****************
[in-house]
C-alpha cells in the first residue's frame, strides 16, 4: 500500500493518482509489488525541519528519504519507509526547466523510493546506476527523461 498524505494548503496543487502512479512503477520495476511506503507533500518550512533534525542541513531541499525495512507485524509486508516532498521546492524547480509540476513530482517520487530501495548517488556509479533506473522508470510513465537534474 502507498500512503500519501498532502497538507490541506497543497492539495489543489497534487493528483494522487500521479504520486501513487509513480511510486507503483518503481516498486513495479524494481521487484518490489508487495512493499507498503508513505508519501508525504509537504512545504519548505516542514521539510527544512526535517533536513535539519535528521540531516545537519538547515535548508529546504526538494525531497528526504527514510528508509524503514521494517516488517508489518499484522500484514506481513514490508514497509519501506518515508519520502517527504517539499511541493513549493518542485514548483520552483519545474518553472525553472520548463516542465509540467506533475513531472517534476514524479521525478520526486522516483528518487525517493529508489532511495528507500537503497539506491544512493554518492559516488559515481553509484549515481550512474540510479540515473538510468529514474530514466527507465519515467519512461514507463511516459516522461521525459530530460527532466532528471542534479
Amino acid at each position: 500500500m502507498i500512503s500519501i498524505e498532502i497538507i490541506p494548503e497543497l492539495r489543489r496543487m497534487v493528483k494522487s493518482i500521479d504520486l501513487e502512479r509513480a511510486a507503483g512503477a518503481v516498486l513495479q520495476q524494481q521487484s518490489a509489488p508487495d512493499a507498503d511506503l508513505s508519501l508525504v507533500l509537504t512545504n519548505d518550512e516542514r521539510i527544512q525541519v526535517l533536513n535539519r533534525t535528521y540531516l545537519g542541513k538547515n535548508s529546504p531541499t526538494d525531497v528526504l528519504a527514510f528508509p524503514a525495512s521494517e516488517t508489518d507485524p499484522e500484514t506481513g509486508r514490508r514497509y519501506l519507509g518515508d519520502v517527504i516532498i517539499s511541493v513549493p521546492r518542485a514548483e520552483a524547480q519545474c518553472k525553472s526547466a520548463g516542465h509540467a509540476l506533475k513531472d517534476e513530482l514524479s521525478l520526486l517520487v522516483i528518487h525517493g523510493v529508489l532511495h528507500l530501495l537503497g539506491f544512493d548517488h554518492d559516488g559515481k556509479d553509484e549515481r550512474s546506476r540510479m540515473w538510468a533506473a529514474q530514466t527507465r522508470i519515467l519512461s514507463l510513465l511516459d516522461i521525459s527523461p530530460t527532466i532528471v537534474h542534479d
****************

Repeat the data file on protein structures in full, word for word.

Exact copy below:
[in-house]
C-alpha cells in the first residue's frame, strides 16, 4: 500500500493518482509489488525541519528519504519507509526547466523510493546506476527523461 498524505494548503496543487502512479512503477520495476511506503507533500518550512533534525542541513531541499525495512507485524509486508516532498521546492524547480509540476513530482517520487530501495548517488556509479533506473522508470510513465537534474 502507498500512503500519501498532502497538507490541506497543497492539495489543489497534487493528483494522487500521479504520486501513487509513480511510486507503483518503481516498486513495479524494481521487484518490489508487495512493499507498503508513505508519501508525504509537504512545504519548505516542514521539510527544512526535517533536513535539519535528521540531516545537519538547515535548508529546504526538494525531497528526504527514510528508509524503514521494517516488517508489518499484522500484514506481513514490508514497509519501506518515508519520502517527504517539499511541493513549493518542485514548483520552483519545474518553472525553472520548463516542465509540467506533475513531472517534476514524479521525478520526486522516483528518487525517493529508489532511495528507500537503497539506491544512493554518492559516488559515481553509484549515481550512474540510479540515473538510468529514474530514466527507465519515467519512461514507463511516459516522461521525459530530460527532466532528471542534479
Amino acid at each position: 500500500m502507498i500512503s500519501i498524505e498532502i497538507i490541506p494548503e497543497l492539495r489543489r496543487m497534487v493528483k494522487s493518482i500521479d504520486l501513487e502512479r509513480a511510486a507503483g512503477a518503481v516498486l513495479q520495476q524494481q521487484s518490489a509489488p508487495d512493499a507498503d511506503l508513505s508519501l508525504v507533500l509537504t512545504n519548505d518550512e516542514r521539510i527544512q525541519v526535517l533536513n535539519r533534525t535528521y540531516l545537519g542541513k538547515n535548508s529546504p531541499t526538494d525531497v528526504l528519504a527514510f528508509p524503514a525495512s521494517e516488517t508489518d507485524p499484522e500484514t506481513g509486508r514490508r514497509y519501506l519507509g518515508d519520502v517527504i516532498i517539499s511541493v513549493p521546492r518542485a514548483e520552483a524547480q519545474c518553472k525553472s526547466a520548463g516542465h509540467a509540476l506533475k513531472d517534476e513530482l514524479s521525478l520526486l517520487v522516483i528518487h525517493g523510493v529508489l532511495h528507500l530501495l537503497g539506491f544512493d548517488h554518492d559516488g559515481k556509479d553509484e549515481r550512474s546506476r540510479m540515473w538510468a533506473a529514474q530514466t527507465r522508470i519515467l519512461s514507463l510513465l511516459d516522461i521525459s527523461p530530460t527532466i532528471v537534474h542534479d